Drifting and striding, in Hollywood and elsewhere, with Geoff Nicholson - author of The Lost Art of Walking, and Walking in Ruins withcholson, author of Toff Nidrifting and stomping withcholson, author of The Lost Art of Walking, considers the narrower and wider shores of obsessive pedestrianism.
Showing posts with label talkingwalking. Show all posts
Showing posts with label talkingwalking. Show all posts

Thursday, October 24, 2013

WALKING INTO THE FUTURE


Want to hear me talking about the "future of walking"  Well, I mean, it's possible, people have wanted starnger things.  If so you can find me on Andrew Stuck's talkingwalking website, which looks like this:


Geoff Nicholson – walking 5 years from now



Geoff Nicholson
Best selling author of some dozen and more novels including “Bleeding London” in which one character walks every street in London. In 2008 Geoff turned his hand to writing about his life long passion of walking, publishing the acclaimed “Lost Art of Walking“.  Earlier this month a companion volume, “Walking in Ruins”, treats us to Geoff’s reflections on what makes a ruin and what makes them so attractive to him. “Walking in Ruins” makes beguiling reading.  Sheffield-born and bred, Geoff now lives in Los Angeles, California one of the places where you are least likely to see a pedestrian, but this hasn’t discouraged him from daily walks in and around his local neighbourhood. Geoff’s forecast offers an insight into Californian life and comes with a sting in the tail.
Find more information on Geoff_Nicholson  and listen to an interview with him here.
If you have a prediction for walking in the next 5 years, and you want to have it heard then why not call this number +44 20 8144 9554 and tell us your forecast.

And a link to the website homepage is here:

http://www.talkingwalking.net

Sunday, August 19, 2012

SIDEWAYS TOWARDS BABYLON



Here’s something my fellow pedestrians might be interested in - the Sideways Festival, in Belgium.  According to the organizers, others who might also be interested include “peripatetics - roamers - wildcrafters - nightwalkers - lay and experimental geographers - earthworkers - environmental activists - ramblers - sci-art practitioners - urban and rural explorers - asphalt botanizers - trespassers - adventurous kids - psychogeographers - local historians - site-specific performers - travelers - bike messengers - hauntologists – horse riders - anarchitects - heterotopia enactors - naturalists - pedestrians - critical massers - shepherds - pilgrims - traffic transformers - fieldworkers - new topographers - carbusters - romantic geographers - outdoors people - roadside picnicers - public domain campaigners - geomancers - disruptive innovators - joggers - locative media subverters - ecocity visionaries - hikers - trekkers - mythogeographers - soundwalkers - bicycle assemblers - field recorders - shoe repairers - journeyers - liquid urbanists - sightseers - peregrinators - critical cartographers - wanderers - and everybody going out for a stroll once in a while…”  I believe I am quite a few (though by no means all) of those things.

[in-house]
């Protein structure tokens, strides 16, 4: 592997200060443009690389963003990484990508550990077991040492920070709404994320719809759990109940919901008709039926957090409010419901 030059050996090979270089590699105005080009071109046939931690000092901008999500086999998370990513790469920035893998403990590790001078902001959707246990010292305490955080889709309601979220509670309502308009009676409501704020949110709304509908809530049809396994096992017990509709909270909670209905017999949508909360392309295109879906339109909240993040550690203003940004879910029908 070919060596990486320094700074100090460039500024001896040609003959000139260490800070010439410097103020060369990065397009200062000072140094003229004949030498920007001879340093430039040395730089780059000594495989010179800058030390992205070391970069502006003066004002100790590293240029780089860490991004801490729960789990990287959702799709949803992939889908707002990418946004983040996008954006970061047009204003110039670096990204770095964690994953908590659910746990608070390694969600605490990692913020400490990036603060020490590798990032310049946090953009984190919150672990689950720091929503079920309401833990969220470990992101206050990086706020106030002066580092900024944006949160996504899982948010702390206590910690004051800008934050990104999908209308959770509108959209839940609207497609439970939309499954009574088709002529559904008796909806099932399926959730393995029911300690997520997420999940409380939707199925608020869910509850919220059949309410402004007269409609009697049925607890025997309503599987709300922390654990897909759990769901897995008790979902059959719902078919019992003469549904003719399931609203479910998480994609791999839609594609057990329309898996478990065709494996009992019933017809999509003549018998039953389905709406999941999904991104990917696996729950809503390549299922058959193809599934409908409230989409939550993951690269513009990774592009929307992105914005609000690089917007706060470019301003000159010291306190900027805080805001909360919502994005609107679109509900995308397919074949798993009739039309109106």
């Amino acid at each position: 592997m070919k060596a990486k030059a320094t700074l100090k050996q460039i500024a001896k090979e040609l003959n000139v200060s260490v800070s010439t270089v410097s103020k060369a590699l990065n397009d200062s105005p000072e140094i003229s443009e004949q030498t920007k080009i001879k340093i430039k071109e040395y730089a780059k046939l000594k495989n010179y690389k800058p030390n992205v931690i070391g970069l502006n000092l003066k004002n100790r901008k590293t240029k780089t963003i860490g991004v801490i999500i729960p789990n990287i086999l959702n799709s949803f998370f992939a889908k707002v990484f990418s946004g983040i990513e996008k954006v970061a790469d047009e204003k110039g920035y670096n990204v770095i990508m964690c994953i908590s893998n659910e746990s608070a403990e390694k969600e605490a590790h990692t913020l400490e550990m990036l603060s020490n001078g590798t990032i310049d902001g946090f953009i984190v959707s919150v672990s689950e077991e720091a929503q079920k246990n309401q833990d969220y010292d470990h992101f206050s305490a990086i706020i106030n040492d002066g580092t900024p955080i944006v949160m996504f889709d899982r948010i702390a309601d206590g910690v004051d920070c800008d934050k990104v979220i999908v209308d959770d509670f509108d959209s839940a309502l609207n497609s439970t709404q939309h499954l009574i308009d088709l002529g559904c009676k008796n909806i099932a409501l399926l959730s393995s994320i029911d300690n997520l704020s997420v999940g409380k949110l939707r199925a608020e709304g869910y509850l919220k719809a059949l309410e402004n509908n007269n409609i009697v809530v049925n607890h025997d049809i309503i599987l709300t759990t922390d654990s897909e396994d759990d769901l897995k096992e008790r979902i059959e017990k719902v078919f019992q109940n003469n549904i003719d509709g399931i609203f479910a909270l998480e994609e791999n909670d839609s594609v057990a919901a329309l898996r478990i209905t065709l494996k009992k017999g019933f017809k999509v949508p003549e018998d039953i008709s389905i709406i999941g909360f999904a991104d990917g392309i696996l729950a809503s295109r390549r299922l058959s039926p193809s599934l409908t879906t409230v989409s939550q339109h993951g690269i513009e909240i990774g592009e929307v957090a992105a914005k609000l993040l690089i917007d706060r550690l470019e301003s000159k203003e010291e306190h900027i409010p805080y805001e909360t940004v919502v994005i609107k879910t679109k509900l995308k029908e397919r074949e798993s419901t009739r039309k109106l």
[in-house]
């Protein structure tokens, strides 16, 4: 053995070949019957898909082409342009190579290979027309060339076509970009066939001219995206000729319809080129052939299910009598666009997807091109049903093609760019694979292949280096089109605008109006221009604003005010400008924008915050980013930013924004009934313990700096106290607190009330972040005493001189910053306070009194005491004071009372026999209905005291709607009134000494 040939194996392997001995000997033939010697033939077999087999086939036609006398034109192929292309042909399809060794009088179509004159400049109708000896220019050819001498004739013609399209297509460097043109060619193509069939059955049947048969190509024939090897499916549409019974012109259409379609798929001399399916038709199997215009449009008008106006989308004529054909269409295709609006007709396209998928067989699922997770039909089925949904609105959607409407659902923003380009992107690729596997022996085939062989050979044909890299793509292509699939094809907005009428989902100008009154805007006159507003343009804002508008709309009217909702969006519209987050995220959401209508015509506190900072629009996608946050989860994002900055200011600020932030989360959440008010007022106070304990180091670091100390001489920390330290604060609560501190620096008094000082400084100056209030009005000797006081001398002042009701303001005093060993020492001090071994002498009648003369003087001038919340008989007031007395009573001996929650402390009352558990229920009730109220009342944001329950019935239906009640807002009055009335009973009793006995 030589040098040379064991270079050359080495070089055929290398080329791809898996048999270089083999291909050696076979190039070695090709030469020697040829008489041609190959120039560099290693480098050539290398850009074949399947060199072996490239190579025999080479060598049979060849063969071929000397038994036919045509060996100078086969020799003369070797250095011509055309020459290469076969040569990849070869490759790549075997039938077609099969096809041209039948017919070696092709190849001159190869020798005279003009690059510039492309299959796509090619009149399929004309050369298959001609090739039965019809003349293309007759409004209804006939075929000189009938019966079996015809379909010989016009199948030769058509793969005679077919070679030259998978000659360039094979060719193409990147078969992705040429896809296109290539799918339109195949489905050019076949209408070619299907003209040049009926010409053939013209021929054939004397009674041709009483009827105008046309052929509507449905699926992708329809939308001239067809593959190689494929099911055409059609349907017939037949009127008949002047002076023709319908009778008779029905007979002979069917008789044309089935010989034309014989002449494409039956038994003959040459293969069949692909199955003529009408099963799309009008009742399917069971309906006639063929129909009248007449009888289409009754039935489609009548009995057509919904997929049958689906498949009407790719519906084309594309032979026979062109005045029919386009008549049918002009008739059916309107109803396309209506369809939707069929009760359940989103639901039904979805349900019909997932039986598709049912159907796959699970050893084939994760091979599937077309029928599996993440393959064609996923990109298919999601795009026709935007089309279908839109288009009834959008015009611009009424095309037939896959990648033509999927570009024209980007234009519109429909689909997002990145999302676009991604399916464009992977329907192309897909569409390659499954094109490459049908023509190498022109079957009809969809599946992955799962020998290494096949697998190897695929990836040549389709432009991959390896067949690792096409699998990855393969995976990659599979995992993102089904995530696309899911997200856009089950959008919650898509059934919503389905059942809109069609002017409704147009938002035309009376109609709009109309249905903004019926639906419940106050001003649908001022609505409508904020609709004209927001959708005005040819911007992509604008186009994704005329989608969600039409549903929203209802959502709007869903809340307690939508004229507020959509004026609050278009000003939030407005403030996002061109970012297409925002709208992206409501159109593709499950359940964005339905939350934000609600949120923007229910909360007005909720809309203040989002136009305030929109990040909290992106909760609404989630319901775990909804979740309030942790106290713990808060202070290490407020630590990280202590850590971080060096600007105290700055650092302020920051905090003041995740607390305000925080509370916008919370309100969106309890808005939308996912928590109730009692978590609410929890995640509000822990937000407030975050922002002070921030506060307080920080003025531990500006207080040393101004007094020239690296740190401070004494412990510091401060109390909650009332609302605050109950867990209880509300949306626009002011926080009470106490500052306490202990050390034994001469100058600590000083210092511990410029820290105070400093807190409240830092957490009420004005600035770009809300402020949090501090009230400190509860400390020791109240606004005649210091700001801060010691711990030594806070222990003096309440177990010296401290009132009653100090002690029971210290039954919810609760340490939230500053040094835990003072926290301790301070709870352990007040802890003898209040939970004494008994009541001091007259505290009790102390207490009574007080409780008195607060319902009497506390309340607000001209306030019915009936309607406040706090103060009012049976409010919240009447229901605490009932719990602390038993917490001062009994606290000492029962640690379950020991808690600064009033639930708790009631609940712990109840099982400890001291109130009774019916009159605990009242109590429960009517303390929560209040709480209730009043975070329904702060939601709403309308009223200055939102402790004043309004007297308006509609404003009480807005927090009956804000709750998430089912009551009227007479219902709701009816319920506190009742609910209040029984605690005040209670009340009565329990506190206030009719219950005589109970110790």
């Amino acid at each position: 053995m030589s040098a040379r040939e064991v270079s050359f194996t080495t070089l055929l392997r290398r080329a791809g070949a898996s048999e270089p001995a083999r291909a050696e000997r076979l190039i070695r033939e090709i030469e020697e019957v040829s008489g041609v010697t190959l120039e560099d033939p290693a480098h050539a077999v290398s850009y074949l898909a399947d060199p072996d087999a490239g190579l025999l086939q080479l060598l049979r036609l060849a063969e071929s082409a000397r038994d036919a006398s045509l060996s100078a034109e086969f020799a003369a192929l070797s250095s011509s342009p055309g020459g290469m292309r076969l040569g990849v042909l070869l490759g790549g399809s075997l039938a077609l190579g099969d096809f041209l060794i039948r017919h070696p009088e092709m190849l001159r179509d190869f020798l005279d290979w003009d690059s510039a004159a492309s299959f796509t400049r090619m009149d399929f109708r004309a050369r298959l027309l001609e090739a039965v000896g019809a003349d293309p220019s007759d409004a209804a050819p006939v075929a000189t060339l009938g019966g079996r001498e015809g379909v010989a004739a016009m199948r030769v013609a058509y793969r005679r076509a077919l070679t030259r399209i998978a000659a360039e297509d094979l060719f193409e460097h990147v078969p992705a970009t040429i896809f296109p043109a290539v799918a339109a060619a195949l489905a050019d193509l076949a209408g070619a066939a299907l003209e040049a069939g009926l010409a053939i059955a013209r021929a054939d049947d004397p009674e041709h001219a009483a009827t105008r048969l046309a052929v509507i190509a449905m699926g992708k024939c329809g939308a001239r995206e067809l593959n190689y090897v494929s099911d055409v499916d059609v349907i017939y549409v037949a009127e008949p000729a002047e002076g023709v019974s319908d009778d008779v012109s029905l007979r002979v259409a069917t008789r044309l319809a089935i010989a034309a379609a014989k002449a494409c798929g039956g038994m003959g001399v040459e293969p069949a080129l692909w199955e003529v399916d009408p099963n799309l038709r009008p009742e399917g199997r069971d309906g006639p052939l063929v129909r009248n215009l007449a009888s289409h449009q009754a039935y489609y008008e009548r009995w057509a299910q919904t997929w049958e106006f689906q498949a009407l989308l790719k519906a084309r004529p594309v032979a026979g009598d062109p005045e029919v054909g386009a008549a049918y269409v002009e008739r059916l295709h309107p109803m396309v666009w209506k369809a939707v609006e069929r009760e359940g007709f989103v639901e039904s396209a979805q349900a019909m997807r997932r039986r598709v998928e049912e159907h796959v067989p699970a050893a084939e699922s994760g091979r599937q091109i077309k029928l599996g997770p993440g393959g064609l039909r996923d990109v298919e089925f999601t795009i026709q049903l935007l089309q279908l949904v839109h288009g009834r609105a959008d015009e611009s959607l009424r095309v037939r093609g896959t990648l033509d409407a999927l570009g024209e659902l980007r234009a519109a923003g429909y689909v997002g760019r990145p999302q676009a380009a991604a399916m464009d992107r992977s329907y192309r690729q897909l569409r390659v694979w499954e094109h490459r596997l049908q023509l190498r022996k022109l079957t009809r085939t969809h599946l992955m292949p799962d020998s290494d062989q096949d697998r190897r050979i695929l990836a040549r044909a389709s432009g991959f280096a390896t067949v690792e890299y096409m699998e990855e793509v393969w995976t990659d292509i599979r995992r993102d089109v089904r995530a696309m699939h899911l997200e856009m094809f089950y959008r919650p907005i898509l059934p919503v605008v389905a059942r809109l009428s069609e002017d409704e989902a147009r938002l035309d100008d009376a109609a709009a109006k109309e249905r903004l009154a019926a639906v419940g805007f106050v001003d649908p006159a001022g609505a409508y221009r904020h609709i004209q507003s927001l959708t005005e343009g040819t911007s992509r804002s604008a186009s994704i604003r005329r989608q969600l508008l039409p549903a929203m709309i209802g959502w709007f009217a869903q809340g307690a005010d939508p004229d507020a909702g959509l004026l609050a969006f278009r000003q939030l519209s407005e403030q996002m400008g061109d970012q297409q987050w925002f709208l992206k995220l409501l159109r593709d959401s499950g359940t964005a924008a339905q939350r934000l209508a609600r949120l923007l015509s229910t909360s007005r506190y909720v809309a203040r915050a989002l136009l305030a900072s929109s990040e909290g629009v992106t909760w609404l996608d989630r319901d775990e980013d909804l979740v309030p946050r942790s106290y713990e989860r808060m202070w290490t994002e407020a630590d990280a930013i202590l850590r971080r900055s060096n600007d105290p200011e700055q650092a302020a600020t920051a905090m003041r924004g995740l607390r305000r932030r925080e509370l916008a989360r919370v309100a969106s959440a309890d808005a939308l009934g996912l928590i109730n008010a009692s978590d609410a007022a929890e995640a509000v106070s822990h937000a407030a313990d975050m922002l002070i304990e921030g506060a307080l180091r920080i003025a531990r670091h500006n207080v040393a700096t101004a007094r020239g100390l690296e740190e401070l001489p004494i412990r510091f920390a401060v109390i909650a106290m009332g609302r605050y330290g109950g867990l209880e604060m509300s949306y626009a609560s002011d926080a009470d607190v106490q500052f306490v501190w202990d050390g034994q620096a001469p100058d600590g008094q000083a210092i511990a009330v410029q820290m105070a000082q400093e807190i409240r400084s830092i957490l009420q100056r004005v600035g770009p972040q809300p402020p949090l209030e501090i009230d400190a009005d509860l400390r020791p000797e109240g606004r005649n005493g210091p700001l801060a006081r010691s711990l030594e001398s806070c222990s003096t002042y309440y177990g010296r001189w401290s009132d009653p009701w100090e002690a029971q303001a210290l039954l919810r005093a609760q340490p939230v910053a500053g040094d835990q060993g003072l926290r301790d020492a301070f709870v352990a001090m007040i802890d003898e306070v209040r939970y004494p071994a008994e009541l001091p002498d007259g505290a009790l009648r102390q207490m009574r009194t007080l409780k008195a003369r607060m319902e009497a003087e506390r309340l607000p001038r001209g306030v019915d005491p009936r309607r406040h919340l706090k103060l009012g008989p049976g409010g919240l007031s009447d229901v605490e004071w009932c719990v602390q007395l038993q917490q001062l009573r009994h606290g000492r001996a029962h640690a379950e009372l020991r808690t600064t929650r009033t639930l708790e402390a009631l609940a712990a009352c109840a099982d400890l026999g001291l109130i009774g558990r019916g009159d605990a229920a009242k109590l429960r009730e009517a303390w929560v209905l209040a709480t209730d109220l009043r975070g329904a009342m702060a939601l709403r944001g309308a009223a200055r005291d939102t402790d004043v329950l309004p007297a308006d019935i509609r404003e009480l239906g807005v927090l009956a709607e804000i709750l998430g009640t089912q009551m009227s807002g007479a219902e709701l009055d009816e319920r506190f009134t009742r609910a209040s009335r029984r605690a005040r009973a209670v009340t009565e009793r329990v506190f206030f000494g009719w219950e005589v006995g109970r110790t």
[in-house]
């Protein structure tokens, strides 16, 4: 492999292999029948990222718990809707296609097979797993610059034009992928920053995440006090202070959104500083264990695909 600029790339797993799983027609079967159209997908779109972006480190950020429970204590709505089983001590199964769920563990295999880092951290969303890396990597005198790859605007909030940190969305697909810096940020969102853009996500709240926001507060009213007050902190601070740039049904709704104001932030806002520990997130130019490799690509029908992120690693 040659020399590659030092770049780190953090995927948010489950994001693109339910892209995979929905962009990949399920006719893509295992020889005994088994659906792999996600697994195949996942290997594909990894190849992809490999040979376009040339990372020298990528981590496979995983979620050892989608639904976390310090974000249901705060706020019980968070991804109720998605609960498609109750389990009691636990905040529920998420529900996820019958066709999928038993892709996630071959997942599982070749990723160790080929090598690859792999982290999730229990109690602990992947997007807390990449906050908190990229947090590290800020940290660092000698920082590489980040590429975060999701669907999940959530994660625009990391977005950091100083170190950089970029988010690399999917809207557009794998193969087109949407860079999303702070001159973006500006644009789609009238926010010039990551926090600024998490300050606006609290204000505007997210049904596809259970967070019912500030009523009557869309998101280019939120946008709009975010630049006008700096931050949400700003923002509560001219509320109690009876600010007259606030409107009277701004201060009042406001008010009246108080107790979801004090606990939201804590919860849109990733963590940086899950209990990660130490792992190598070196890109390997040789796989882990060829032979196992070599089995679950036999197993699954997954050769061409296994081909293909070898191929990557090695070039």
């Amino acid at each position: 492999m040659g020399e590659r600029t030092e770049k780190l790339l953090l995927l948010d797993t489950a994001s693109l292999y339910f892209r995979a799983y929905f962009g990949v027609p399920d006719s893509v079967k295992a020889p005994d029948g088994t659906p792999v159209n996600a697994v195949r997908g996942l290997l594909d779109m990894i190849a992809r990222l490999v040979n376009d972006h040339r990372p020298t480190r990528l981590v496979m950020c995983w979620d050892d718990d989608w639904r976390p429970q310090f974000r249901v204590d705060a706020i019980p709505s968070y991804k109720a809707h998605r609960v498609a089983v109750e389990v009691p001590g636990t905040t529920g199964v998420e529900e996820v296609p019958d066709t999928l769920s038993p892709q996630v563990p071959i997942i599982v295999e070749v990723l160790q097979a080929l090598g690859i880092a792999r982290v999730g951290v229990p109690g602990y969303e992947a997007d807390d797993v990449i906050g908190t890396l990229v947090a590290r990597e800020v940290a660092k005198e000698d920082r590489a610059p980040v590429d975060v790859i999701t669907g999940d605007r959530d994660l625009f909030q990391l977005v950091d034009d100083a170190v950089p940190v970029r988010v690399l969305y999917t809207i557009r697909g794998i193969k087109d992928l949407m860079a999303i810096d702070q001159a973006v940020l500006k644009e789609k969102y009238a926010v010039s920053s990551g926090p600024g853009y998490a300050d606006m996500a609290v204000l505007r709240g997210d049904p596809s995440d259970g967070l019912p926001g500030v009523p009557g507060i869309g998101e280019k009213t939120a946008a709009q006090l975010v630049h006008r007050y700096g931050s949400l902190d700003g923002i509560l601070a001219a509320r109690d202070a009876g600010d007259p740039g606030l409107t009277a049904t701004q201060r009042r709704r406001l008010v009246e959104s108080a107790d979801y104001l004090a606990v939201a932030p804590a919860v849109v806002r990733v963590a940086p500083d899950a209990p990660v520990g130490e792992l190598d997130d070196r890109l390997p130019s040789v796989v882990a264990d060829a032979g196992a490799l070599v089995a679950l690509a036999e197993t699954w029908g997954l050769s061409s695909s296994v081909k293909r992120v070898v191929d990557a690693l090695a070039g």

The festival is essentially a four week walk across Belgium from east to west, and it certainly isn’t too late to hop over there and participate in at least some of the events, which include workshops and walkshops, symposia, sound mapping sessions, performance art, and whatnot.

The Sideways website can probably explain it all much better than I can - that's where the photographs in this post come from:

 I know about Sideways because of Andrew Stuck, the begetter of talkingwalking.net and he’s arranged for participants to listen to inspiring podcasts from talkingwalking participants, including one from me (though you'll have to go to Belgium if you want to hear that):

The talking walking website is here: